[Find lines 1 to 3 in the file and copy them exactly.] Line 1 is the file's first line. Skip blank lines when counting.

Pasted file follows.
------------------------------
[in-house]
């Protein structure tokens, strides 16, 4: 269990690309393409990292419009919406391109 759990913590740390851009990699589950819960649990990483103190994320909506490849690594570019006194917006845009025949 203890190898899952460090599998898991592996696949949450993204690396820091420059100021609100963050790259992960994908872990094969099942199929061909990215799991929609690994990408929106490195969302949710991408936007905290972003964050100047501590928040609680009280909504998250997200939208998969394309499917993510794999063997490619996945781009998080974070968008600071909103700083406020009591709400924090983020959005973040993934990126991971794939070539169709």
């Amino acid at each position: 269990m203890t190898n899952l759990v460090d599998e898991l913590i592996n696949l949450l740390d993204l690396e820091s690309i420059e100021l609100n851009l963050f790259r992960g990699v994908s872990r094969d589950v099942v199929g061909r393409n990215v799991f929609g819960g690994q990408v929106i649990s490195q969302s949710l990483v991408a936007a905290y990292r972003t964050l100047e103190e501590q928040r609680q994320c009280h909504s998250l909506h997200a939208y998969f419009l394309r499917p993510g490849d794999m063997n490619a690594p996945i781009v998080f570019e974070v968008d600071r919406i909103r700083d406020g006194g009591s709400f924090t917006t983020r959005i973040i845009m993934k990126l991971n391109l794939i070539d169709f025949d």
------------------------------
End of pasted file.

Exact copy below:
[in-house]
């Protein structure tokens, strides 16, 4: 269990690309393409990292419009919406391109 759990913590740390851009990699589950819960649990990483103190994320909506490849690594570019006194917006845009025949 203890190898899952460090599998898991592996696949949450993204690396820091420059100021609100963050790259992960994908872990094969099942199929061909990215799991929609690994990408929106490195969302949710991408936007905290972003964050100047501590928040609680009280909504998250997200939208998969394309499917993510794999063997490619996945781009998080974070968008600071909103700083406020009591709400924090983020959005973040993934990126991971794939070539169709």
């Amino acid at each position: 269990m203890t190898n899952l759990v460090d599998e898991l913590i592996n696949l949450l740390d993204l690396e820091s690309i420059e100021l609100n851009l963050f790259r992960g990699v994908s872990r094969d589950v099942v199929g061909r393409n990215v799991f929609g819960g690994q990408v929106i649990s490195q969302s949710l990483v991408a936007a905290y990292r972003t964050l100047e103190e501590q928040r609680q994320c009280h909504s998250l909506h997200a939208y998969f419009l394309r499917p993510g490849d794999m063997n490619a690594p996945i781009v998080f570019e974070v968008d600071r919406i909103r700083d406020g006194g009591s709400f924090t917006t983020r959005i973040i845009m993934k990126l991971n391109l794939i070539d169709f025949d």